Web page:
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Friday, December 18, 2020

James MacMillan - Visitatio Sepulchri; Sun-Dogs (Celso Antunes; James MacMillan)


Composer: James MacMillan
  • (01) Sun-Dogs
  • (06) Visitatio Sepulchri

Netherlands Radio Choir
Netherlands Radio Chamber Philharmonic (6-8)
Celso Antunes, conductor (1-5)
James MacMillan, conductor (6-8)

Date: 2010



Choral works that touch on the mystical, spiritual and secular

It is remarkable that a Dutch choir can offer such strong and polished performances of these two choral works by James MacMillan, readily surmounting any problems over singing the English text of the a cappella writing in Sun-Dogs. Visitatio Sepulchri on the other hand has a Latin text with powerful instrumental accompaniment. Mary Magdalene’s visit to Christ’s empty tomb after the Resurrection is vividly caught in writing typical of MacMillan. The composer’s intense conducting adds greatly to the impact of an extended piece (45'00") in three scenes, described as a “sacred opera”.

The final scene rounds off the work with a moving setting of the Te Deum, at once the most varied and the most dramatic canticle in the regular liturgy. MacMilllan’s instrumental writing is enhanced by powerful parts for percussion, notably timpani and Chinese blocks, not least in the purely instrumental first scene portraying Mary Magdalene’s first visit to Christ’s tomb. The second scene opens with evocative pianissimo murmuring, before in turn choruses of Angels, Women and singers representing a Cantor begin to tell the story dramatically, aided by violent percussion accompaniment. The choral climax at the end of the Te Deum is ecstatic before the final words, “non confundar in aeternum” (“Let me never be confounded”).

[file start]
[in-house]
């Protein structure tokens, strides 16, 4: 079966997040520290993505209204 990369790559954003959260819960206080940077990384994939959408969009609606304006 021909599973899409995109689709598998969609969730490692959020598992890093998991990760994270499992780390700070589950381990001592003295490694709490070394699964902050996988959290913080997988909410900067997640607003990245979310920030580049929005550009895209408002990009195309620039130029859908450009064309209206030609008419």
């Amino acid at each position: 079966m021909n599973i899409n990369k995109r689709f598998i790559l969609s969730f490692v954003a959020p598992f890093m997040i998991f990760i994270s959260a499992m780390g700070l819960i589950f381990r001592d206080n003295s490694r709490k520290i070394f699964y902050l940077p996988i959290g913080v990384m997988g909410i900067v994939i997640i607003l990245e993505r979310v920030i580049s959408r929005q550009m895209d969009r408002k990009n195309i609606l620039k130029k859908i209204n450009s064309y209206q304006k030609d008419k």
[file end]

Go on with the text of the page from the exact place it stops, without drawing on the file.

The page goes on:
Visitatio Sepulchri dates from 1993 94 while Sun-Dogs, setting mystical poems by Michael Symmons Roberts is much more recent, written in 2006. The a cappella writing is deeply evocative and here too one finds a liturgical reference, this time to the Communion service, notably “Take, eat, this is my body”, using the Roman Catholic missal. Altogether a fine coupling of two superb works, a credit to performers and to the BIS recording engineers, who offer sound both clear and atmospheric.

-- Edward Greenfield, Gramophone

More reviews:


James MacMillan (born 16 July 1959) is a Scottish classical composer and conductor. He studied composition at the University of Edinburgh with Rita McAllister and Kenneth Leighton, and at Durham University with John Casken. MacMillan came to the attention of the classical establishment with the BBC Scottish SO's premiere of The Confession of Isobel Gowdie at the Proms in 1990. Further successes have included his second opera The Sacrifice and the St John Passion. MacMillan's music is infused with the spiritual and the political. His Roman Catholic faith has inspired many of his sacred works.


Celso Antunes (born November 12, 1959) is a Brazilian conductor. Antunes studied singing and conducting at the University of São Paulo, then continued his studies on at the Musikhochschule Köln, where he graduated in 1990. In 1991, Antunes founded his own new music group, the Tippett Ensemble, which continues to give concerts throughout Europe, always featuring mainly contemporary music. He has served as Chief Conductor of the Neues Rheinisches Kammerorchester (1994-98), the Champ d'Action (1994-97), the National Chamber Choir of Ireland (2002-07), and the Netherlands Radio Choir (2008-12).


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